In the synchronous motor rotor, copper losses are met by
In the synchronous motor rotor, copper losses are met by DC source.
In a synchronous motor, the rotor is excited by a DC source, typically supplied by a separate DC excitation system.
This DC source provides the necessary current to produce the magnetic field on the rotor and maintain synchronous operation.
The copper losses in the rotor, which include both the resistance losses in the rotor winding and the eddy current losses in the rotor core, are typically small compared to the mechanical losses in the motor.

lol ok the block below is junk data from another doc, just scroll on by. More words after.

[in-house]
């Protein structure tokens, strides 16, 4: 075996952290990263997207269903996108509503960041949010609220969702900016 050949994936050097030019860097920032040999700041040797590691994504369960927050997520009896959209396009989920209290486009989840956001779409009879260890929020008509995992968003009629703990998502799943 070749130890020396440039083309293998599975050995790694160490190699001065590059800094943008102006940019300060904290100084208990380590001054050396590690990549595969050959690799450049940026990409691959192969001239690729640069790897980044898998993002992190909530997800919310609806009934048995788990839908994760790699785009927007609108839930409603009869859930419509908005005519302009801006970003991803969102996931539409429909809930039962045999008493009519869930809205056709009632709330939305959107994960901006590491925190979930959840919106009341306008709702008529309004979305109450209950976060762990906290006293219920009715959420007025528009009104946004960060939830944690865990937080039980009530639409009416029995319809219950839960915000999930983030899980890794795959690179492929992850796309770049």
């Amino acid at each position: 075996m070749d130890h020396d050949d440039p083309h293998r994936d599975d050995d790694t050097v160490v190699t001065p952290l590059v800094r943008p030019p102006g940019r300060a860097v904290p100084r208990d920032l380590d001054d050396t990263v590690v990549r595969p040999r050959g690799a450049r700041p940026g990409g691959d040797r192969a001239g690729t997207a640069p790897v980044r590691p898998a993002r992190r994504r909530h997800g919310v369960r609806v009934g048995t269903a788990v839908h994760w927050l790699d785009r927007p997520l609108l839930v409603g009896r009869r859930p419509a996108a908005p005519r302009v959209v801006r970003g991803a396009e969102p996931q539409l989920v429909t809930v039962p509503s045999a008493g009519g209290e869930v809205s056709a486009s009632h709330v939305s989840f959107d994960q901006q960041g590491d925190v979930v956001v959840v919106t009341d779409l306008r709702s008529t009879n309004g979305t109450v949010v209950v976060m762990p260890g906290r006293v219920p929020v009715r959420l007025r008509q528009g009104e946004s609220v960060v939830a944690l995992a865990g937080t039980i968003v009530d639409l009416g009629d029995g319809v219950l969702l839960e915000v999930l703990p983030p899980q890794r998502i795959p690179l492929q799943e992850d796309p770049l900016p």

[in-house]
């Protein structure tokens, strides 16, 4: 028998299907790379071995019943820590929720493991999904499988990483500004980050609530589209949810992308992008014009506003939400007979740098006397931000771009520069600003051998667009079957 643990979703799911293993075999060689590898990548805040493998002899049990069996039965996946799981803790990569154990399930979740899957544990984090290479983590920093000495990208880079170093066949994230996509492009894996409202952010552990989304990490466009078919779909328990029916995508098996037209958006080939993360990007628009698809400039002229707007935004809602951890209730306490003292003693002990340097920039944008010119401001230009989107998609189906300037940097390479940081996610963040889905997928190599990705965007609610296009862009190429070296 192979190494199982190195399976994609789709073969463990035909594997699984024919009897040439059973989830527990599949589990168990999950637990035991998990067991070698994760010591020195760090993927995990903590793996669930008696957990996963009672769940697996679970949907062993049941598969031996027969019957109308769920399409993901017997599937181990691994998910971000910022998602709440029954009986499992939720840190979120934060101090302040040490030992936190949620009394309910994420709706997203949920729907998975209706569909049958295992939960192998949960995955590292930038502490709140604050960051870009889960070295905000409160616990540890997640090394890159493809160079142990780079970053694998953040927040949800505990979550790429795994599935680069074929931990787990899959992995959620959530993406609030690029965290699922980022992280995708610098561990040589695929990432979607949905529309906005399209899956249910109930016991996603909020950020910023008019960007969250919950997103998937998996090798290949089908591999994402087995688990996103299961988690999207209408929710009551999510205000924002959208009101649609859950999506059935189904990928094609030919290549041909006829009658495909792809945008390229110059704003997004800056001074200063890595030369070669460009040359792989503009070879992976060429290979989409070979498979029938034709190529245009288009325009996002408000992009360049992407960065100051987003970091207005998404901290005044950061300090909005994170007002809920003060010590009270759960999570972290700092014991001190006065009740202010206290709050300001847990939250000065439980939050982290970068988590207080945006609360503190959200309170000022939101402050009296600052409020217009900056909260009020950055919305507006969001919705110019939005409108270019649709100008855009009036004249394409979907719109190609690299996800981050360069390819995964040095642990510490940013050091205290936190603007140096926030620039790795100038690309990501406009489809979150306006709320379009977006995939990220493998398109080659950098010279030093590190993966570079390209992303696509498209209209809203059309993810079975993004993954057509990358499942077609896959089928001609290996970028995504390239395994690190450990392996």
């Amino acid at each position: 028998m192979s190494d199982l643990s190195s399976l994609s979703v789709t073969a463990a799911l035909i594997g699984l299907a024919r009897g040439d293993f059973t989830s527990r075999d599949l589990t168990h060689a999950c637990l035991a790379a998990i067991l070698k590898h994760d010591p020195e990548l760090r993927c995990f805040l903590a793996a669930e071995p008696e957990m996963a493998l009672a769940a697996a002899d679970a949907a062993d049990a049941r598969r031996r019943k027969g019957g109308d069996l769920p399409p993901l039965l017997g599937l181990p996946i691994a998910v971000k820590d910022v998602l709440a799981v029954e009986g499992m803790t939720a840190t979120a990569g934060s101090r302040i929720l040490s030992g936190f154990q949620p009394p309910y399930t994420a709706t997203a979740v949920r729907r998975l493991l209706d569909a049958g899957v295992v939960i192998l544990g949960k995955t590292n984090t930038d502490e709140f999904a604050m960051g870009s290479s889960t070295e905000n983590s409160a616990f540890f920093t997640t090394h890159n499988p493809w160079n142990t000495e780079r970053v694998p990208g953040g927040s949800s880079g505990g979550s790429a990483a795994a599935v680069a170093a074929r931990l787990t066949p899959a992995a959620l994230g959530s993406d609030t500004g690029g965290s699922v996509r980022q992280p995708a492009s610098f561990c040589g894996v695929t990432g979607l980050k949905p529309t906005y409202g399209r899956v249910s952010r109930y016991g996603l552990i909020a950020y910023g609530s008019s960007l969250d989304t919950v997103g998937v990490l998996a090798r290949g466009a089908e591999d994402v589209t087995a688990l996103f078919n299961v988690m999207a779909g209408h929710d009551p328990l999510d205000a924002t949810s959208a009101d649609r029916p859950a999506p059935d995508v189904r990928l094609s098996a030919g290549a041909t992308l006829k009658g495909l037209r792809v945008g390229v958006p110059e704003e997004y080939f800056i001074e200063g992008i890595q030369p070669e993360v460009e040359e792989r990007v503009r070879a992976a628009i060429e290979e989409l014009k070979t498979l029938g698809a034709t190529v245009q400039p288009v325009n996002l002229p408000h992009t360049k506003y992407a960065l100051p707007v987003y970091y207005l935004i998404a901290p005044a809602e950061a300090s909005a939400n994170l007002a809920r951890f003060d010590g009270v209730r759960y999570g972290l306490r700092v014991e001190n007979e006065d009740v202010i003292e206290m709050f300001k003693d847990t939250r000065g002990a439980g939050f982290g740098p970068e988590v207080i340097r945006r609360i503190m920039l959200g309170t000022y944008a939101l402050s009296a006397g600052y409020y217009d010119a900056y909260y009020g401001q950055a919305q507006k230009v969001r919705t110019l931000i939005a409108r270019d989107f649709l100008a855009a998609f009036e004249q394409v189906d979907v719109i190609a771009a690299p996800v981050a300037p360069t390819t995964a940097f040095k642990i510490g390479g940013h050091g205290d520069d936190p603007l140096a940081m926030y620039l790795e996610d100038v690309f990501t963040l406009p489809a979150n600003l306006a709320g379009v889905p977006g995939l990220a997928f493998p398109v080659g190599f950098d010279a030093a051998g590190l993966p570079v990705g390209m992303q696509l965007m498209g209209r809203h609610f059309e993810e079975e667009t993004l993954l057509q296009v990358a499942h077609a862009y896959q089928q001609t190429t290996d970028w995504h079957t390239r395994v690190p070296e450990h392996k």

Therefore, the DC source is primarily used to supply the field current to the rotor, rather than to directly compensate for the copper losses.
However, in some cases, the copper losses in the rotor can become significant, particularly at high rotor currents or high speeds.
Under these conditions, the DC source may need to supply additional current to compensate for the copper losses and maintain the required magnetic field strength.
In general, the DC source for a synchronous motor is designed to supply enough current to maintain the required magnetic field strength and compensate for any copper losses that may occur.
The specific design of the DC source depends on various factors, such as the size and rating of the motor, the operating conditions, and the type of DC excitation system used.